Friday January 12, 2018
Blackbeard the bookworm? Why conservators think the pirate may have kept a library aboard his ship
more stories from this episode
- 'Naked and alone': Video captures Baltimore hospital staff abandoning patient at bus stop
- 'It strikes me to the heart': D.C.'s Haitian-born attorney general on Trump's remarks
- Director defends documentary that claims Europeans could have been 1st humans in North America
- Blackbeard the bookworm? Why conservators think the pirate may have kept a library aboard his ship
- January 12, 2018 episode transcript
- Full Episode
Blackbeard was a merciless, murderous 18th-century pirate who claimed he was Lucifer incarnate, and lit his hair on fire before a battle. After which he would curl up in a comfy chair with a mug of the finest grog and devour a good book — or at least that's the latest theory going thanks to a new discovery found in the wreckage of the pirate's flagship.
After months of work, researchers were surprised to find fragments of pages from a book.
"It's something exceptionally rare. It's very interesting to get a look into this sort of thing — of what books were on board," says conservator Erik Farrell. "The fact that we have any of this at all is bordering on miraculous."
The pirate ran the Queen Anne's Revenge aground off the coast of North Carolina in 1718. It was discovered in 1996, and conservators have been investigating it ever since.
And as Farrell explains to As It Happens host Carol Off, the fragments were found in an unlikely place — the loading chamber of a cannon.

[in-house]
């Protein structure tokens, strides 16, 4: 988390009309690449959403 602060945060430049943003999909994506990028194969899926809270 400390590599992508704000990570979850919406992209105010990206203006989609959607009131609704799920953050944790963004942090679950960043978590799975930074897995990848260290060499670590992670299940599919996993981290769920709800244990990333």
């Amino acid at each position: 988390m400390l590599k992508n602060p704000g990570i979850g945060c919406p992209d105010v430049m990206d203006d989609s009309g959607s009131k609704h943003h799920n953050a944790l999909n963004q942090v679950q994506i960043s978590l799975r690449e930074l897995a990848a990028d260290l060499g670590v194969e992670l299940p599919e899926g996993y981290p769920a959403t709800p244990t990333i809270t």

"It's basically what holds the gunpowder," Farrell explains. "Basically a little piece floated out of that."
The corroded iron, wooden plugs and marine growth helped perserve the paper in the gun. After examining the artifacts researchers were able to piece together the various fragments and come up with a theory about what book the pages might have come from.
"One fragment in particular had the word Hilo — H-I-L-O — and that had a space on either side so we knew it was a complete word," Farrell explains. "It was capitalized, italicized, so we knew it was most likely a place name."
Farrell suspects that "Hilo" refers to a port in Peru. Many accounts of voyages to the area were published throughout the late 17th and early 18th centuries. And when Farrell compared the fragments with one account made in 1712 by Edward Cook, he found a match.
"We can't be 100 per cent certain exactly about when it came aboard, exactly who it belonged with," Farrell explains. "Pirates are not necessarily known for their record-keeping but there are several points where we know books either did come aboard or were associated with the fleet."
Another theory is that Blackbeard and his crew may have been using the book as cannon fodder out of spite. The fragments may also belong to accounts from Captain Woodes Rogers, who eventually tried to stamp out pirates like Blackbeard.
"It might be a private joke. Personally I would like to imagine that's the case," Farrell says. "Equally, though, it may be that someone was sitting there loading breech chambers and there was a book in arm's reach. It may just be expedience — that someone was being lazy."